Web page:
Electricity expansion is the next big thing in U.S.-Africa relations. Boosting energy access is good for American business, good for American foreign policy, and transformative for millions of poor people—all at no cost to U.S taxpayers. This is an easy policy win. But the Senate has to move quickly. Specifically, the chairman of the Senate Foreign Relations Committee Robert Menendez (D-N.J.) needs to act.
Step one was taken by President Obama when he announced Power Africa last June. This White House initiative aims to catalyze the power sector in six African countries and bring electricity to 20 million families for the very first time.
Why should Chairman Menendez, Ranking Member Bob Corker (R-Tenn.)—or the American public—even care about this issue?
Africa is moving toward the front-burner of U.S. foreign policy. Terrorism, international criminal syndicates, and cross-border disease are major 21st century national security issues. We cannot fight these threats effectively without close partnerships with capable African allies. It’s no coincidence that the six countries covered by Power Africa (Kenya, Ethiopia, Tanzania, Nigeria, Ghana, and Liberia) are also close U.S. allies.
Americans are also belatedly awakening to tremendous new opportunities in Africa. The continent is now home to six of the ten fastest growing economies in the world. Sub-Saharan Africa as a whole is projected to grow at nearly 6 percent next year. And it’s not just oil and mining. Nigeria, now the largest economy in Africa, is expanding at 6-8 percent each year even as its petroleum sector is stagnating.
Power is the critical sector. Surveys consistently point to the cost and reliability of infrastructure as the leading barrier to further African business growth. Nigeria, for example, has only about 4 gigawatts of electricity generation today while real demand is closer to 50 gigawatts. Nigeria, like most African countries, has thus put power at the heart of its growth strategy.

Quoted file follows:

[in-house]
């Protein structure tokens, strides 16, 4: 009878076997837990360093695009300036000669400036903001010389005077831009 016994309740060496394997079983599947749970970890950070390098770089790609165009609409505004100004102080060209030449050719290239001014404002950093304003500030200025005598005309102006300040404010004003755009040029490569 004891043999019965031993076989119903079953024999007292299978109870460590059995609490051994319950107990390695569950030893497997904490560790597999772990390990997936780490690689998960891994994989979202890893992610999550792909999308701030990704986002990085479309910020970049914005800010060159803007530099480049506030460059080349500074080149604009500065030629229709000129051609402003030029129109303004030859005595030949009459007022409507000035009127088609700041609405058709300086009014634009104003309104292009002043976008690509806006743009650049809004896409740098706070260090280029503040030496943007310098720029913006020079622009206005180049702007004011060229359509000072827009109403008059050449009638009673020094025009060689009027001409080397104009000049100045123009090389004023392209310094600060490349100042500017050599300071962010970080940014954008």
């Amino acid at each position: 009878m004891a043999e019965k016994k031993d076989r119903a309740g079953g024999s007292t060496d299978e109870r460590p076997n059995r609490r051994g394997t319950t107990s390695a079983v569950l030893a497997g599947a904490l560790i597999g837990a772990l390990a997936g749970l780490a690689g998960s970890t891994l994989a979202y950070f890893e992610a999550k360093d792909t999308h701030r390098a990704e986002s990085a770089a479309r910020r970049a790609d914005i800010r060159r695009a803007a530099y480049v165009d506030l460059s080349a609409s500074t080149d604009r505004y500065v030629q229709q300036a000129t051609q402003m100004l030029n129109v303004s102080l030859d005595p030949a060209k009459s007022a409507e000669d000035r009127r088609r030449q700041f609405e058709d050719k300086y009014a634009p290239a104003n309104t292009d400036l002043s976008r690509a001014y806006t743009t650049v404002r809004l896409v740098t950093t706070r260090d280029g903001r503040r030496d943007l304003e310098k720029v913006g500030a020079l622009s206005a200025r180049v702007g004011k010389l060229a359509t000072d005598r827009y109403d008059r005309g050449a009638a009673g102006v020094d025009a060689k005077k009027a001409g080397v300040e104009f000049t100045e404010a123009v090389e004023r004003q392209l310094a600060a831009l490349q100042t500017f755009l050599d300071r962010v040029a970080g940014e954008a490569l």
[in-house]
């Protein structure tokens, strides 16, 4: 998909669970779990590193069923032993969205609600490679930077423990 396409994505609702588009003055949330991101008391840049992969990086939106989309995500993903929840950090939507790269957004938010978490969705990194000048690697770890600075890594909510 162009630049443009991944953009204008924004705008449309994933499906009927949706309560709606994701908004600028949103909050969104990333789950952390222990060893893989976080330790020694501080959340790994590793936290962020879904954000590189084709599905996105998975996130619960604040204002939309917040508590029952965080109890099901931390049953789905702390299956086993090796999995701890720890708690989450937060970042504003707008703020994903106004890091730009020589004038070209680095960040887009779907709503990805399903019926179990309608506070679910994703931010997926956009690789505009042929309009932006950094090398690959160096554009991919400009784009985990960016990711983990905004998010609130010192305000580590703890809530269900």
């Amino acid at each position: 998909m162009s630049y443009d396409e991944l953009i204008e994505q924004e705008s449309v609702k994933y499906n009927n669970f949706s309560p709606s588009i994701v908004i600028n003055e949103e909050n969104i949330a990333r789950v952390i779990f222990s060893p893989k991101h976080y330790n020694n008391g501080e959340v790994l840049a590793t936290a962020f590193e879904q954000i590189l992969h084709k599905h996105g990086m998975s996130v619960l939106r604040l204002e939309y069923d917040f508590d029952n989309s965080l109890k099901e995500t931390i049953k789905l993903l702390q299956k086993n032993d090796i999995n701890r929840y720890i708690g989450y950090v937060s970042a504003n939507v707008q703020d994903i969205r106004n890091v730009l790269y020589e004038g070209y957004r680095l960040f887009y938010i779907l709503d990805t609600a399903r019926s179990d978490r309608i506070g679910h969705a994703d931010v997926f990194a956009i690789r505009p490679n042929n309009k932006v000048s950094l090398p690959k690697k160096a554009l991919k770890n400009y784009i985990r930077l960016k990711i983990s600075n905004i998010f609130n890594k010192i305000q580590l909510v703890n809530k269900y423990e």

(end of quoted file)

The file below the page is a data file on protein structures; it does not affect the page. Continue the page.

This combination of rapid economic growth and explosive demand for energy means Africa is becoming a big-time destination for investors from China, Korea, India, Europe, and elsewhere. The question I keep hearing is: So, where are the Americans?
The United States has world-class power developers, the best energy technology, and decades of experience in bringing steady affordable electricity to consumers and industry. However, getting these giant deals done usually requires some public policy support, and that’s why Power Africa and the Electrify Africa Act are important.
Electricity access would hugely benefit ordinary citizens too. The vast majority of Africans live today without any electricity at all. Most rely on wood or other biomass for cooking, light, and heating. Further, those who do have access to power use less than an average American refrigerator. The arrival of electricity to a neighborhood is simply transformative, boosting health, education, and job creation. We’ve seen that impact in our own history, and now we can help do the same in Africa.
Strategically, Power Africa is exactly the kind of next-generation foreign policy partnership that America needs. Development is the third leg of U.S. foreign policy (alongside diplomacy and defense), but our development aid model is already obsolete. Neither American taxpayers nor our allies abroad want traditional aid to last forever.
Development policy of the future will leverage public policy to unleash private capital and innovation. Real partnerships, built on mutual interests to foster trade and investment, are how the U.S. can remain influential and relevant in emerging and frontier markets.
Senate action is urgent because legislation can push Power Africa to meets its goals and ensure the effort lives beyond 2016. Ideally, a Senate bill will move out of committee soon and onto a floor vote, with time for conference, and then a presidential signature before the first week of August.
Timing matters because on August 5, forty-seven leaders arrive in Washington, DC, for the first-ever U.S.-Africa Heads of State Summit. A new U.S. law supporting rapid electrification on the continent would be a strong signal of American leadership and a sign that we are ready to reposition U.S. engagement toward a modern and mutually beneficial model. What do you say, Chairman Menendez?
Moss is chief operating officer and senior fellow at the nonpartisan Center for Global Development. He is a former deputy assistant secretary of State.